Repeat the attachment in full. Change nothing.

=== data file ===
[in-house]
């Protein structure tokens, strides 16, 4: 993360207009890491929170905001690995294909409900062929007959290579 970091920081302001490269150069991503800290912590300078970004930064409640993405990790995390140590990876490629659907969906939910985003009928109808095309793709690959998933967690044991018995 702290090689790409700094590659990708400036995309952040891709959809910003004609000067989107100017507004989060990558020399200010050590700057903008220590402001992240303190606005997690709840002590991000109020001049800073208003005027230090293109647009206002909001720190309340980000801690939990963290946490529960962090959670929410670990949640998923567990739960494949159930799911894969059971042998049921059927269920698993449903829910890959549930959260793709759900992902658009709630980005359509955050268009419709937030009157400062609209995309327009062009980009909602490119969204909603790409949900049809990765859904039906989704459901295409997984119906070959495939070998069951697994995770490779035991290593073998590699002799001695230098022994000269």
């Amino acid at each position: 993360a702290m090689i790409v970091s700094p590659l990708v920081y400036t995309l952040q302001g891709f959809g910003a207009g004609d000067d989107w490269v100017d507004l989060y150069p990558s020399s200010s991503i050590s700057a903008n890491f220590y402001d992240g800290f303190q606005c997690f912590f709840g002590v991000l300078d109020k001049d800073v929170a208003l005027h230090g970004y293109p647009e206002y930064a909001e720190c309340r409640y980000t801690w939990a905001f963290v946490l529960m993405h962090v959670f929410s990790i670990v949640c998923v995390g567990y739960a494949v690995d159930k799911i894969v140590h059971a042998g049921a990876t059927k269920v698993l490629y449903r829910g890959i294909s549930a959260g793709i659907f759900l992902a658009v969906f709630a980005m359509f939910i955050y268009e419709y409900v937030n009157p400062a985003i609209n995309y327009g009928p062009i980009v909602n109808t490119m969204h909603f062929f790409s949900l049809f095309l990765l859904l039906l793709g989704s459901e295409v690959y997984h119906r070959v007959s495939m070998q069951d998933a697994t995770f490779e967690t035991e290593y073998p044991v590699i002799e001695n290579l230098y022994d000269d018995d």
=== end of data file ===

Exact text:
[in-house]
């Protein structure tokens, strides 16, 4: 993360207009890491929170905001690995294909409900062929007959290579 970091920081302001490269150069991503800290912590300078970004930064409640993405990790995390140590990876490629659907969906939910985003009928109808095309793709690959998933967690044991018995 702290090689790409700094590659990708400036995309952040891709959809910003004609000067989107100017507004989060990558020399200010050590700057903008220590402001992240303190606005997690709840002590991000109020001049800073208003005027230090293109647009206002909001720190309340980000801690939990963290946490529960962090959670929410670990949640998923567990739960494949159930799911894969059971042998049921059927269920698993449903829910890959549930959260793709759900992902658009709630980005359509955050268009419709937030009157400062609209995309327009062009980009909602490119969204909603790409949900049809990765859904039906989704459901295409997984119906070959495939070998069951697994995770490779035991290593073998590699002799001695230098022994000269």
């Amino acid at each position: 993360a702290m090689i790409v970091s700094p590659l990708v920081y400036t995309l952040q302001g891709f959809g910003a207009g004609d000067d989107w490269v100017d507004l989060y150069p990558s020399s200010s991503i050590s700057a903008n890491f220590y402001d992240g800290f303190q606005c997690f912590f709840g002590v991000l300078d109020k001049d800073v929170a208003l005027h230090g970004y293109p647009e206002y930064a909001e720190c309340r409640y980000t801690w939990a905001f963290v946490l529960m993405h962090v959670f929410s990790i670990v949640c998923v995390g567990y739960a494949v690995d159930k799911i894969v140590h059971a042998g049921a990876t059927k269920v698993l490629y449903r829910g890959i294909s549930a959260g793709i659907f759900l992902a658009v969906f709630a980005m359509f939910i955050y268009e419709y409900v937030n009157p400062a985003i609209n995309y327009g009928p062009i980009v909602n109808t490119m969204h909603f062929f790409s949900l049809f095309l990765l859904l039906l793709g989704s459901e295409v690959y997984h119906r070959v007959s495939m070998q069951d998933a697994t995770f490779e967690t035991e290593y073998p044991v590699i002799e001695n290579l230098y022994d000269d018995d």